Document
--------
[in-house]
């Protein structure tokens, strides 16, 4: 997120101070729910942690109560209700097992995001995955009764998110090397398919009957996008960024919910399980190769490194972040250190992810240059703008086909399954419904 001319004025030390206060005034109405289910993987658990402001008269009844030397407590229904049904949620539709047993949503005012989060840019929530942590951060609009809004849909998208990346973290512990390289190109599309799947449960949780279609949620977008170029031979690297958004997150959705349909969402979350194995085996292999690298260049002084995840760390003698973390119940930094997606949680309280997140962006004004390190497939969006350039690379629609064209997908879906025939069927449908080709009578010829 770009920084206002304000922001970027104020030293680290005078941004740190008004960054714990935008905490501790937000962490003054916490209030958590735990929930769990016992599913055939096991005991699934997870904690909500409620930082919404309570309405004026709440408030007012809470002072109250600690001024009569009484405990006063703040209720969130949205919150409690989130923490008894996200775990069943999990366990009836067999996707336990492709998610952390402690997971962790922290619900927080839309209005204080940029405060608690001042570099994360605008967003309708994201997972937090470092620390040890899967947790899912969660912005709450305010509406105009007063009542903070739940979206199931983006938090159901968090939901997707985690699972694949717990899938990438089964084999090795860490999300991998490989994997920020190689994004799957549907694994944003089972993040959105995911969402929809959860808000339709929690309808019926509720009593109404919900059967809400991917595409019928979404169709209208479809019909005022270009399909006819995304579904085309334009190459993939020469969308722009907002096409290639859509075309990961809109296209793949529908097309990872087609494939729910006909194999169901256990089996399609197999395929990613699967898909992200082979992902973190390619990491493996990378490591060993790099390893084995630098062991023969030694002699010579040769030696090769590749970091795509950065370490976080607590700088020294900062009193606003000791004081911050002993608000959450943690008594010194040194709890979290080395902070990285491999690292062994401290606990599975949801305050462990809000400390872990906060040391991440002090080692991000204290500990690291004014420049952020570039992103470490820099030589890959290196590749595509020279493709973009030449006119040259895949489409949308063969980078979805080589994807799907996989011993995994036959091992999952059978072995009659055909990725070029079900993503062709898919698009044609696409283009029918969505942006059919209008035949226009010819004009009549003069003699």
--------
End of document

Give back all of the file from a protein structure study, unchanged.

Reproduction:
[in-house]
């Protein structure tokens, strides 16, 4: 997120101070729910942690109560209700097992995001995955009764998110090397398919009957996008960024919910399980190769490194972040250190992810240059703008086909399954419904 001319004025030390206060005034109405289910993987658990402001008269009844030397407590229904049904949620539709047993949503005012989060840019929530942590951060609009809004849909998208990346973290512990390289190109599309799947449960949780279609949620977008170029031979690297958004997150959705349909969402979350194995085996292999690298260049002084995840760390003698973390119940930094997606949680309280997140962006004004390190497939969006350039690379629609064209997908879906025939069927449908080709009578010829 770009920084206002304000922001970027104020030293680290005078941004740190008004960054714990935008905490501790937000962490003054916490209030958590735990929930769990016992599913055939096991005991699934997870904690909500409620930082919404309570309405004026709440408030007012809470002072109250600690001024009569009484405990006063703040209720969130949205919150409690989130923490008894996200775990069943999990366990009836067999996707336990492709998610952390402690997971962790922290619900927080839309209005204080940029405060608690001042570099994360605008967003309708994201997972937090470092620390040890899967947790899912969660912005709450305010509406105009007063009542903070739940979206199931983006938090159901968090939901997707985690699972694949717990899938990438089964084999090795860490999300991998490989994997920020190689994004799957549907694994944003089972993040959105995911969402929809959860808000339709929690309808019926509720009593109404919900059967809400991917595409019928979404169709209208479809019909005022270009399909006819995304579904085309334009190459993939020469969308722009907002096409290639859509075309990961809109296209793949529908097309990872087609494939729910006909194999169901256990089996399609197999395929990613699967898909992200082979992902973190390619990491493996990378490591060993790099390893084995630098062991023969030694002699010579040769030696090769590749970091795509950065370490976080607590700088020294900062009193606003000791004081911050002993608000959450943690008594010194040194709890979290080395902070990285491999690292062994401290606990599975949801305050462990809000400390872990906060040391991440002090080692991000204290500990690291004014420049952020570039992103470490820099030589890959290196590749595509020279493709973009030449006119040259895949489409949308063969980078979805080589994807799907996989011993995994036959091992999952059978072995009659055909990725070029079900993503062709898919698009044609696409283009029918969505942006059919209008035949226009010819004009009549003069003699």